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IRS Finalizes New Schedule UTP and UTP Instructions

On December 22, 2022, the Internal Revenue Service (IRS) finalized changes to Schedule UTP, Uncertain Tax Position Statement, and Instructions for Schedule UTP. Proposed changes to Schedule UTP and the UTP Instructions were announced on October 11, 2022, with comments requested by November 18, 2022. Our prior coverage of the proposed changes and comments can be found here and here.

Several comments were submitted in response to the proposed changes, expressing significant concerns regarding privilege issues, the increase in information required to be disclosed and uncertainty surrounding penalty protection. We submitted our own comments, which focused primarily on the IRS’s proposal to require taxpayers to identify all “contrary authorities” to a position identified on Schedule UTP, including nonprecedential and unpublished guidance.

The final Schedule UTP and UTP Instructions removed the requirement to identify nonprecedential and unpublished guidance. The UTP Instructions also modified the language regarding what is needed for the concise description of the issue to focus more on the facts involved. Finally, the IRS confirmed that the amount of any reserve need not be disclosed, but rather just the amount listed on the line to which the uncertain tax position relates. These are welcome developments for taxpayers and should alleviate some of the concerns expressed by commentators. However, the IRS has not indicated what impact these final changes will have on its “policy of restraint” to seek accrual work papers.

Practice Point: Corporate taxpayers with uncertain tax positions now have a final form and final instructions to use for their 2022 tax reporting. They should review the finalized changes and determine the best approach to ensure compliance with these changes.




Update on Schedule UTP Comments

We previously discussed the Internal Revenue Service’s (IRS) announcement regarding draft changes to Schedule UTP, Uncertain Tax Position Return Statement, and Instructions to Schedule UTP (Form 1120). The IRS requested comments by November 18, 2022.

On November 14, 2022, we submitted our comments to the IRS outlining some of our concerns with the draft changes, focusing primarily on the scope of disclosure. We made the following recommendations:

  • Reconsider whether any changes should be made to Schedule UTP given the current rules in place regarding other disclosures (g., Forms 8275 and 8275-R) and the serious privilege concerns raised by the additional disclosure requirements.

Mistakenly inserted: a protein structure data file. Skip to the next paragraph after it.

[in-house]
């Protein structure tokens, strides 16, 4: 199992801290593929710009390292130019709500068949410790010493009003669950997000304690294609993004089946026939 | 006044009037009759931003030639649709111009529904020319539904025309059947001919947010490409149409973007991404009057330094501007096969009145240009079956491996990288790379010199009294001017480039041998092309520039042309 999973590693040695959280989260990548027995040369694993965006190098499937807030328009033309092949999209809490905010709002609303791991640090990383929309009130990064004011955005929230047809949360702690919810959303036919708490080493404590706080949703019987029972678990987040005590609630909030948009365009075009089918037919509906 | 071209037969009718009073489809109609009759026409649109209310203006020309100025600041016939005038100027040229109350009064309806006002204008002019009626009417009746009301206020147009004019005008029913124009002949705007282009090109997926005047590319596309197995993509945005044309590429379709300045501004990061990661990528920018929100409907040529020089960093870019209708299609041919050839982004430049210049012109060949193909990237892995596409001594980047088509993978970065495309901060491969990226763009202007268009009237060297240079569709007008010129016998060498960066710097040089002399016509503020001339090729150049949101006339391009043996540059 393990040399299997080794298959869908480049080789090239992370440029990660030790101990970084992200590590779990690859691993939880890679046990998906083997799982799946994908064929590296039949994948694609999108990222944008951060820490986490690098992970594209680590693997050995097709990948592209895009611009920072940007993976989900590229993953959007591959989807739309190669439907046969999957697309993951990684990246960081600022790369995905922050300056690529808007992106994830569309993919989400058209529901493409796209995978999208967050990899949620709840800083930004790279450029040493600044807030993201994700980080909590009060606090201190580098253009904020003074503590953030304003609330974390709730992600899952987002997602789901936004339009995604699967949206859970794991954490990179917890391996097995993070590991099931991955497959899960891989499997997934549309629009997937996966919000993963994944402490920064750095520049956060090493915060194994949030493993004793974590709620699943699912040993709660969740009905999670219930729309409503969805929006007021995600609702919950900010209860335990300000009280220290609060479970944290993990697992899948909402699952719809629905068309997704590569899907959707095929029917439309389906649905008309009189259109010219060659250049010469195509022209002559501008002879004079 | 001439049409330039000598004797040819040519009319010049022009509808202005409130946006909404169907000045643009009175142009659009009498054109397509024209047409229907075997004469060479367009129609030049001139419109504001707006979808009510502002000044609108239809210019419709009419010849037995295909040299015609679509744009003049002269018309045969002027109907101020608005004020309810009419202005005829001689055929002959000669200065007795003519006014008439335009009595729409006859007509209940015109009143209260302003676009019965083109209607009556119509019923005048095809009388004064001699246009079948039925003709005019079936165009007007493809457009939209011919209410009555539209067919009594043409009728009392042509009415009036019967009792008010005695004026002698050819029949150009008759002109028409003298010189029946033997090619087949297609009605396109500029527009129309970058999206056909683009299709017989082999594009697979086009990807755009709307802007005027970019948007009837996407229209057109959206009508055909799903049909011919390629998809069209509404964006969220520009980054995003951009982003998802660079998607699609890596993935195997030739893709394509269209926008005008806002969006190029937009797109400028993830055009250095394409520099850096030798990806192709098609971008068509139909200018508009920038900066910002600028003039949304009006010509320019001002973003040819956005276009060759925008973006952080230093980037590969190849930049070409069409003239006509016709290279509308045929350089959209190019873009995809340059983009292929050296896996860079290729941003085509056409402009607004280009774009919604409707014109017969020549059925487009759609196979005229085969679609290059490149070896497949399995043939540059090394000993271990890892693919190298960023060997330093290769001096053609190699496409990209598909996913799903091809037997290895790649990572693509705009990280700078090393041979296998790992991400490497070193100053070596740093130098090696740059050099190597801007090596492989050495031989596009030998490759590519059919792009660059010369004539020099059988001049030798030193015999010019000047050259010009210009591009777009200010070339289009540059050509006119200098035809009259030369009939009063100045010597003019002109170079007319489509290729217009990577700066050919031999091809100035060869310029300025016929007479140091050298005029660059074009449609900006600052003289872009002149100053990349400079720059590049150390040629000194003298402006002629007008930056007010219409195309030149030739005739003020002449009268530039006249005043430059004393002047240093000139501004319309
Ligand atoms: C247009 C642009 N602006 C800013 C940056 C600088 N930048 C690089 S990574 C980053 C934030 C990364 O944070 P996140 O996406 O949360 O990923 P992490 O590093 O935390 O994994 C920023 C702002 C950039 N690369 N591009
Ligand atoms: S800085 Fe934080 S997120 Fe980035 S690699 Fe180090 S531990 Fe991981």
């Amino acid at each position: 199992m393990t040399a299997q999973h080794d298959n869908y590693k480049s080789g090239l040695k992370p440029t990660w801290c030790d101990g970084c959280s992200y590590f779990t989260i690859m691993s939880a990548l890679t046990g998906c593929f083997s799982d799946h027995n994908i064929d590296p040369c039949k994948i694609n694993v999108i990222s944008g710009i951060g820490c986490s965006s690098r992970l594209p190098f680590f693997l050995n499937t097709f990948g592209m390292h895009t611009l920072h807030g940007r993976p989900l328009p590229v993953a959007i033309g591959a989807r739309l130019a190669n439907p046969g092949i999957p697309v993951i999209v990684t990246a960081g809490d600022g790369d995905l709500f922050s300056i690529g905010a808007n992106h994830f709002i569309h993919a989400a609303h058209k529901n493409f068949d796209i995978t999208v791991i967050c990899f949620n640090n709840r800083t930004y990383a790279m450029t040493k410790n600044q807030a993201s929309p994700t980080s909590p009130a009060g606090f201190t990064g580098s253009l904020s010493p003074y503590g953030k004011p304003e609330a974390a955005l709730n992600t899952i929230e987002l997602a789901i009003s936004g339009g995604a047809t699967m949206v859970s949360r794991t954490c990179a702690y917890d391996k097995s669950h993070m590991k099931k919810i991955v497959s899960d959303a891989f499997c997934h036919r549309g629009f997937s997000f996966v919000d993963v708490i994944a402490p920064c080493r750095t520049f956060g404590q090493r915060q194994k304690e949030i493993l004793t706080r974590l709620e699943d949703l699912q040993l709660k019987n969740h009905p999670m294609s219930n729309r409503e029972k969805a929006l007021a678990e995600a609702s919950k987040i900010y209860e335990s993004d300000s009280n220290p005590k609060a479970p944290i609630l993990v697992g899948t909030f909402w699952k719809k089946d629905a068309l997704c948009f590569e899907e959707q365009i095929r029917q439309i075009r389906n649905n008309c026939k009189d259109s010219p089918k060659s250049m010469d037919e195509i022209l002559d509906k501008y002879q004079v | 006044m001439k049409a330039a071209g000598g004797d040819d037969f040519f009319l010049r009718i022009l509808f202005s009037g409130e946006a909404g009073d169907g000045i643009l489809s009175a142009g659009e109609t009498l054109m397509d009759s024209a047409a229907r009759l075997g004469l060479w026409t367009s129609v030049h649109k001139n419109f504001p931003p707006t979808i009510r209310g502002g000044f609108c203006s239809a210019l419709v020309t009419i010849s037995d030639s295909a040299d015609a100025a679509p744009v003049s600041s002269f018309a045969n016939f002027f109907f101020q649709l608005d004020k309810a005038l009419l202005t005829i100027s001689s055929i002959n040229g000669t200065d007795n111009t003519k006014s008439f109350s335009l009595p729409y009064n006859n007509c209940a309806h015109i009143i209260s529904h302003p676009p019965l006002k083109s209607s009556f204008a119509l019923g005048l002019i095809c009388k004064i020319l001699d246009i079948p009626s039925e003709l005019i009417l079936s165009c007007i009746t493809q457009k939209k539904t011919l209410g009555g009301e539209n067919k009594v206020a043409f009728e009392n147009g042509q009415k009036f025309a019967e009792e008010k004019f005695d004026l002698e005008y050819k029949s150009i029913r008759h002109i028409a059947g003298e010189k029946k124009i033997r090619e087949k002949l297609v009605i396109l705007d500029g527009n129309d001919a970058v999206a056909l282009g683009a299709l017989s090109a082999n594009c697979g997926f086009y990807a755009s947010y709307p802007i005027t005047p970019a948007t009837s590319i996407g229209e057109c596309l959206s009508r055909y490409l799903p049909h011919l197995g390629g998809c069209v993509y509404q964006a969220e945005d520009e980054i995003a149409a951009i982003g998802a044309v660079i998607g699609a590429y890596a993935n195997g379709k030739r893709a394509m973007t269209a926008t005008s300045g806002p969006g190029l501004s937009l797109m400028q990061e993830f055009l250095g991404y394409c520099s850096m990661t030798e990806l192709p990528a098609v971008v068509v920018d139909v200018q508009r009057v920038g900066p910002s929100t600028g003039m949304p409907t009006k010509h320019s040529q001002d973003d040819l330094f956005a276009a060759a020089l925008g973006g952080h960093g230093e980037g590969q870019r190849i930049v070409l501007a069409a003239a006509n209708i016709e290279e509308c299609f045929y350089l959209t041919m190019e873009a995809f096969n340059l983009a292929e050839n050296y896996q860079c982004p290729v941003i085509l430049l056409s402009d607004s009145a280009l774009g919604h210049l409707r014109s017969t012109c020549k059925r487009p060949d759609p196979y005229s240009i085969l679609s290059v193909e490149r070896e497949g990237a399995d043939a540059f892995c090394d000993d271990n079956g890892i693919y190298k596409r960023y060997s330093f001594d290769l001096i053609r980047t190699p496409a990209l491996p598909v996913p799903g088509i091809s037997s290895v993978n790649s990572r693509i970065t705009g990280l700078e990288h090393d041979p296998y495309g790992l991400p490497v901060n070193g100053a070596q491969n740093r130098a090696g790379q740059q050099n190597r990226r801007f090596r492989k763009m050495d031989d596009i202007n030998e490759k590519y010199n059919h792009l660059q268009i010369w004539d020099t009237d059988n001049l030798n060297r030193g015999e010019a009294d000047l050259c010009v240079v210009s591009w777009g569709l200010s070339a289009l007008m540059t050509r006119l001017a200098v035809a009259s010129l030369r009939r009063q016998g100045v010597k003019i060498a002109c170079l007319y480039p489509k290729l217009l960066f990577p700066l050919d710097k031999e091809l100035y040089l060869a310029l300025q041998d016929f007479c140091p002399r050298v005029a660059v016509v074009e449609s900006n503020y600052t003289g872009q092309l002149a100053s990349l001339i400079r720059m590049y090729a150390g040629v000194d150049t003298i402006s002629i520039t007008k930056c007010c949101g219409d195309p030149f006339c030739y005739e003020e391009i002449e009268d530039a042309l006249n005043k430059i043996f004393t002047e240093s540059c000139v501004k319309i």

• Remove the requirement to disclose any positions that are “contrary” to any authorities or, at a minimum, to any Private Guidance.
  • If changes are made to Schedule UTP, work with taxpayers to determine the appropriate standard for determining whether there is “contrary” authority and what steps a taxpayer or return preparer must take before being able to satisfy the jurat requirement.
  • Issue published guidance clarifying that proper disclosure on Schedule UTP will satisfy the adequate disclosure requirement for purposes of both the disregard of rules and regulations and substantial understatement of tax grounds for imposing penalties under I.R.C. § 6662.
  • If changes are made to Schedule UTP, delay the effective date to the 2023 tax year (processing year 2024).

We will continue to track potential changes to Schedule UTP and Form 1120 and will provide updates as they are made known.




IRS to Update Schedule UTP to Require Additional Transparency

On October 11, 2022, the Internal Revenue Service (IRS) announced draft changes to Schedule UTP, Uncertain Tax Position Return Statement, and Form 1120, Instructions for Schedule UTP, for the 2022 tax year (processing year 2023). Since the 2010 tax year, Schedule UTP has been used by certain corporations to report uncertain tax positions. Corporations filing Forms 1120, 1120-F, 1120-L or 1120-PC are required to file Schedule UTP if their total assets equal or exceed the applicable asset threshold for the tax year and if the corporation records a liability for unrecognized tax benefits for a US federal income tax position in audited financial statements.

The changes to the form include a new field for the incremental dollar amount of the uncertain tax positions taken. Also, for tax positions reported on Schedule UTP, rather than filing Form 8275, Disclosure Statement, or Form 8275-R, Regulation Disclosure Statement, new columns will identify the rulings or regulation sections that are contrary to positions taken on the tax return. (Proper disclosure on Schedule UTP may allow taxpayers to avoid certain penalties). Finally, the instructions incorporate more relevant examples and provide enhanced guidance on what constitutes an adequate disclosure for the concise description. Comments can be submitted to the IRS regarding the draft changes.

Practice Point: The IRS is continuing its effort of having corporations self-identify uncertain tax positions (although there remain questions on how the IRS actually uses the information disclosed on a Schedule UTP). Requiring the identification of specific IRS guidance that is contrary to the taxpayer’s position is noteworthy given the IRS’s recent position that challenges to regulations will not be resolved at the examination or IRS Appeals levels. Corporations subject to the Schedule UTP reporting requirement will need to review their past practices and ensure that future Schedule UTP filings comply with the draft changes once finalized.




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